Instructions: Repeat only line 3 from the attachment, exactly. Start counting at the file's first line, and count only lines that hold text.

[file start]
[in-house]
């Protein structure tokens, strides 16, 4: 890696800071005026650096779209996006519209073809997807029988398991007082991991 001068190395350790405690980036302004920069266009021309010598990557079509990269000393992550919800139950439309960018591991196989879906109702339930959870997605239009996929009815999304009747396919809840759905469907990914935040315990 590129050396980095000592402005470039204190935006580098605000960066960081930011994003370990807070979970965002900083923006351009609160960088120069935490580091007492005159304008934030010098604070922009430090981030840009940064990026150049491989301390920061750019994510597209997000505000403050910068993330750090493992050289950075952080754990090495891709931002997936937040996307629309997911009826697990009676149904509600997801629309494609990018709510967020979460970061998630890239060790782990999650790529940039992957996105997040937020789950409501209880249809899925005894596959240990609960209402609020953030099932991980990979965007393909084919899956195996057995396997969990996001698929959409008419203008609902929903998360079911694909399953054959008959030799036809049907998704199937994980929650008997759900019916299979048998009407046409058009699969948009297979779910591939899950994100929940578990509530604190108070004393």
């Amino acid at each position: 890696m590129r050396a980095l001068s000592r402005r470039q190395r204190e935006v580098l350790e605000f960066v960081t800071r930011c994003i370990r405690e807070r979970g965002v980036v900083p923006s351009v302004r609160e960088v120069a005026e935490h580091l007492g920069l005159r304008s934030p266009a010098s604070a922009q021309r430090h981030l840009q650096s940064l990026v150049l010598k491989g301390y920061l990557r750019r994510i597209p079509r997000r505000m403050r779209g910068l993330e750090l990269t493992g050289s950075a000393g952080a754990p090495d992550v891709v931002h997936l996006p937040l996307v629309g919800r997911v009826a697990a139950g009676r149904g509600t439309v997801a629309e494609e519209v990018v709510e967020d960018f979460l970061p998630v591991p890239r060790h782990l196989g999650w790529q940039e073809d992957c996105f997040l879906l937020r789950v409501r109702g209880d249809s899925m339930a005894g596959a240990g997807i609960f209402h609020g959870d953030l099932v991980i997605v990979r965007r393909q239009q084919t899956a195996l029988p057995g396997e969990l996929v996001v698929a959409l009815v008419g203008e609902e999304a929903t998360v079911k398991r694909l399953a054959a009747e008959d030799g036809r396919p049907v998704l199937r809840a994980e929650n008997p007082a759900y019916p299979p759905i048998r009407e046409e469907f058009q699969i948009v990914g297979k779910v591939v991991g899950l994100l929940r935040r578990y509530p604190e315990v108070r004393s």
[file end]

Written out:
């Amino acid at each position: 890696m590129r050396a980095l001068s000592r402005r470039q190395r204190e935006v580098l350790e605000f960066v960081t800071r930011c994003i370990r405690e807070r979970g965002v980036v900083p923006s351009v302004r609160e960088v120069a005026e935490h580091l007492g920069l005159r304008s934030p266009a010098s604070a922009q021309r430090h981030l840009q650096s940064l990026v150049l010598k491989g301390y920061l990557r750019r994510i597209p079509r997000r505000m403050r779209g910068l993330e750090l990269t493992g050289s950075a000393g952080a754990p090495d992550v891709v931002h997936l996006p937040l996307v629309g919800r997911v009826a697990a139950g009676r149904g509600t439309v997801a629309e494609e519209v990018v709510e967020d960018f979460l970061p998630v591991p890239r060790h782990l196989g999650w790529q940039e073809d992957c996105f997040l879906l937020r789950v409501r109702g209880d249809s899925m339930a005894g596959a240990g997807i609960f209402h609020g959870d953030l099932v991980i997605v990979r965007r393909q239009q084919t899956a195996l029988p057995g396997e969990l996929v996001v698929a959409l009815v008419g203008e609902e999304a929903t998360v079911k398991r694909l399953a054959a009747e008959d030799g036809r396919p049907v998704l199937r809840a994980e929650n008997p007082a759900y019916p299979p759905i048998r009407e046409e469907f058009q699969i948009v990914g297979k779910v591939v991991g899950l994100l929940r935040r578990y509530p604190e315990v108070r004393s």